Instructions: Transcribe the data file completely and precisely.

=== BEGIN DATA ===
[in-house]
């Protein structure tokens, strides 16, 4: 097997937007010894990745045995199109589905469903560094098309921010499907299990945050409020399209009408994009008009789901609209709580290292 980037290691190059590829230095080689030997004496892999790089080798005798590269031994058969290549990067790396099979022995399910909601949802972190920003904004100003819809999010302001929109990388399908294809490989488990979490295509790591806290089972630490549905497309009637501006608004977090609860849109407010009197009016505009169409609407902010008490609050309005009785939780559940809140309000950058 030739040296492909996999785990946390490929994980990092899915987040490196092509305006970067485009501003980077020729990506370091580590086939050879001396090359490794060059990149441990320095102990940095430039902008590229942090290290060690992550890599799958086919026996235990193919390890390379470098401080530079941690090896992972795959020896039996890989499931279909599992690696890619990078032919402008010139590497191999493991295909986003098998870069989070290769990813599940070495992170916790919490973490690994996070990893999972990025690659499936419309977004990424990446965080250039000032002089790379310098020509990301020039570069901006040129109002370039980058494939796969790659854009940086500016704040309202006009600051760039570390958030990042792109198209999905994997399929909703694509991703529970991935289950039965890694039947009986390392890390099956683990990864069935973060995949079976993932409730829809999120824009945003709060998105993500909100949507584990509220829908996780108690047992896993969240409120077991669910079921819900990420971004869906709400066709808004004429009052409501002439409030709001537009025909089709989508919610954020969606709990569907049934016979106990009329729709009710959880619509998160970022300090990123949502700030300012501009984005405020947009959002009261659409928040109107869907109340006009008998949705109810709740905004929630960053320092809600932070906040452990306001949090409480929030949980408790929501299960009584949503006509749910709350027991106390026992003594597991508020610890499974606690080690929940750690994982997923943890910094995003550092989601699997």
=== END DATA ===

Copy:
[in-house]
């Protein structure tokens, strides 16, 4: 097997937007010894990745045995199109589905469903560094098309921010499907299990945050409020399209009408994009008009789901609209709580290292 980037290691190059590829230095080689030997004496892999790089080798005798590269031994058969290549990067790396099979022995399910909601949802972190920003904004100003819809999010302001929109990388399908294809490989488990979490295509790591806290089972630490549905497309009637501006608004977090609860849109407010009197009016505009169409609407902010008490609050309005009785939780559940809140309000950058 030739040296492909996999785990946390490929994980990092899915987040490196092509305006970067485009501003980077020729990506370091580590086939050879001396090359490794060059990149441990320095102990940095430039902008590229942090290290060690992550890599799958086919026996235990193919390890390379470098401080530079941690090896992972795959020896039996890989499931279909599992690696890619990078032919402008010139590497191999493991295909986003098998870069989070290769990813599940070495992170916790919490973490690994996070990893999972990025690659499936419309977004990424990446965080250039000032002089790379310098020509990301020039570069901006040129109002370039980058494939796969790659854009940086500016704040309202006009600051760039570390958030990042792109198209999905994997399929909703694509991703529970991935289950039965890694039947009986390392890390099956683990990864069935973060995949079976993932409730829809999120824009945003709060998105993500909100949507584990509220829908996780108690047992896993969240409120077991669910079921819900990420971004869906709400066709808004004429009052409501002439409030709001537009025909089709989508919610954020969606709990569907049934016979106990009329729709009710959880619509998160970022300090990123949502700030300012501009984005405020947009959002009261659409928040109107869907109340006009008998949705109810709740905004929630960053320092809600932070906040452990306001949090409480929030949980408790929501299960009584949503006509749910709350027991106390026992003594597991508020610890499974606690080690929940750690994982997923943890910094995003550092989601699997």